TOKYO -- Japan's big trading houses are moving to take advantage of exploding demand for food around Asia. Critical to their strategies are partnerships in target markets. They are also going beyond their usual role as go-betweens, funneling significant funds and human resources into the region.
Mitsubishi Corp. is extending its reach in Indonesia.
In Jakarta, supermarket chain Alfamart on Nov. 11 began selling 10 kinds of packaged bread under the brand name Myroti. The products are made at an Indonesian factory staffed with 200 locals and run by Japan's Yamazaki Baking. Customers snapped it up: Some of Alfamart's 1,800 stores quickly ran out of stock.
The Yamazaki plant is 49%-owned by Atri Pasifik -- a joint venture between Mitsubishi and Indonesian food distributor Alfa Group, whose retail chains, including Alfamart, manage a total of 10,000 shops. The venture buys all of the Yamazaki factory's bread output.
Mitsubishi calls Yamazaki's Indonesian business a high-priority undertaking, given that the country's food market is expected to be worth 17.5 trillion yen ($147 billion) in 2020. That would be more than triple the amount in 2009. And with Indonesian diets becoming increasingly Westernized, the trader sees bread as a future staple.
Mitsubishi has been helping Yamazaki to cultivate the business in other ways. In 2013, the trading company took a 10% stake in Sriboga Flour Mill, which runs a milling facility in Semarang on central Java Island, a one-hour flight from Jakarta. It brokered a deal between the miller and baker, giving Yamazaki access to all the flour it needs for its factory.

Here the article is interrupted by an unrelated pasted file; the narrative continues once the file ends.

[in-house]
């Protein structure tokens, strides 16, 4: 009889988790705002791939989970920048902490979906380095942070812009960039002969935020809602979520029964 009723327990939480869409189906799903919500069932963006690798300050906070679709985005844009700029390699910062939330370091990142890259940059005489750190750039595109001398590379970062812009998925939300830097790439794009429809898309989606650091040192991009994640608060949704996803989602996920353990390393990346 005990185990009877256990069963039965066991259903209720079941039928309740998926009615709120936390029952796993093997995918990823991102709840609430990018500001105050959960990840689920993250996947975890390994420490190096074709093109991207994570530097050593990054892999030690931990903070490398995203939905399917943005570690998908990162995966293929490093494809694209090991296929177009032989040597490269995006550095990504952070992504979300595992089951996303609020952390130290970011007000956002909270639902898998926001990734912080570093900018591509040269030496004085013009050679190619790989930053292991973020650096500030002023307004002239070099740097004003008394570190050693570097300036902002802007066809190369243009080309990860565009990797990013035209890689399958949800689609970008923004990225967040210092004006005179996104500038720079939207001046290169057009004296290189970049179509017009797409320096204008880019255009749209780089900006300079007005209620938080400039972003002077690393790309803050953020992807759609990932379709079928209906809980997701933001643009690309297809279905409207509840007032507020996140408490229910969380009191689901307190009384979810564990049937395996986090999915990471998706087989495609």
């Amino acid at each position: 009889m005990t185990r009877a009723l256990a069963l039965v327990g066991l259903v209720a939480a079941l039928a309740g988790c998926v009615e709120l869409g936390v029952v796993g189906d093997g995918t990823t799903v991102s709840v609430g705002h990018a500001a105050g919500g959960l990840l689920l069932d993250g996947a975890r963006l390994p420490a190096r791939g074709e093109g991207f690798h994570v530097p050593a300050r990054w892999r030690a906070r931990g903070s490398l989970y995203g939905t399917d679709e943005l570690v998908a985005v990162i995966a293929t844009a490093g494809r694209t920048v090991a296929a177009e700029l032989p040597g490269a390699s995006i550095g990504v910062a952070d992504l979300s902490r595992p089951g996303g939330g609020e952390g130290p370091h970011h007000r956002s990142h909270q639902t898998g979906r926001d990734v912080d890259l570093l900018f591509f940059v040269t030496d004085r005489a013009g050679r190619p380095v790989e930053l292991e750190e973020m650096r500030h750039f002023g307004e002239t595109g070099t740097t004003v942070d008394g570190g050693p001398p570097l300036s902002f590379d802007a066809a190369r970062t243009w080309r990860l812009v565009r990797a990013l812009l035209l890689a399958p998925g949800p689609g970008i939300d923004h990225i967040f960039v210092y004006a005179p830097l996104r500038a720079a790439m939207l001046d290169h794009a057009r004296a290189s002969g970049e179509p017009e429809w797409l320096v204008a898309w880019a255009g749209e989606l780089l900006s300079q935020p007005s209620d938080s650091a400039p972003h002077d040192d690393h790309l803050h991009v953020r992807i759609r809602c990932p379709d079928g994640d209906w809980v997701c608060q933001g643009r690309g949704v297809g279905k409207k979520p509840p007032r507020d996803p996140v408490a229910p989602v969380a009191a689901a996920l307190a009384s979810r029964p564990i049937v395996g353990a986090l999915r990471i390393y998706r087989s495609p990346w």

Moreover, Mitsubishi dispatched personnel from a flour milling subsidiary to Sriboga. The team offered guidance on hygiene and production methods, so that Sriboga could meet Yamazaki's specifications.
The baking company is appreciative: "We have gained a good business partner through Mitsubishi," said Masaki Saito, Yamazaki Indonesia's president.
Meanwhile, Atri Pasifik is poised to add to Mitsubishi's business channels. The joint venture plans to build new factories with a major Malaysian confectionery maker and a Thai beverage producer.
"We will transplant our vertical-integration model, which we developed in Japan, into other Asian countries," said Takehiko Kakiuchi, executive vice president and CEO of Mitsubishi's living essentials group.
Another sign of Mitsubishi's emphasis on the region's food market: Until three years ago, the essentials division had only a handful of expats in Indonesia. Now it has about 20, almost on a par with those from the energy business group.
One model fits all
Rival trading company Itochu has partnered with one of Thailand's biggest conglomerates, Charoen Pokphand Group. The group's agricultural business model "can be applied to any country," Itochu President Masahiro Okafuji said.
One of CP Group's many endeavors is livestock feed production. A three-hour drive from Bangkok, a feedstuff plant sits on a vast tract of farmland. The high-tech factory has equipment that sorts ingredients, such as corn, by shape and size, then automatically produces feed. The process is monitored with cameras; quality is checked on an hourly basis. Some 6 million tons are turned out annually, all with only three people managing the place.
CP already has similar plants in 16 countries, including China and Indonesia.
The group's business model also involves renting land from local farmers, setting up livestock and chicken farms and supplying feed ingredients. In addition, the company buys fully grown crops and chickens for processing.
"We are looking to create a farm with CP in Myanmar," Itochu's Okafuji said.
Another Japanese trading house, Sumitomo Corp., has allied with Singapore-based flour miller Prima. They are running a flour milling venture in China and a frozen dough business in Australia. "We will cultivate demand in each Asian country by partnering with leading companies" around the region, said Hideki Hijiya, general manager of Sumitomo's lifestyle-related business unit in Asia and Oceania.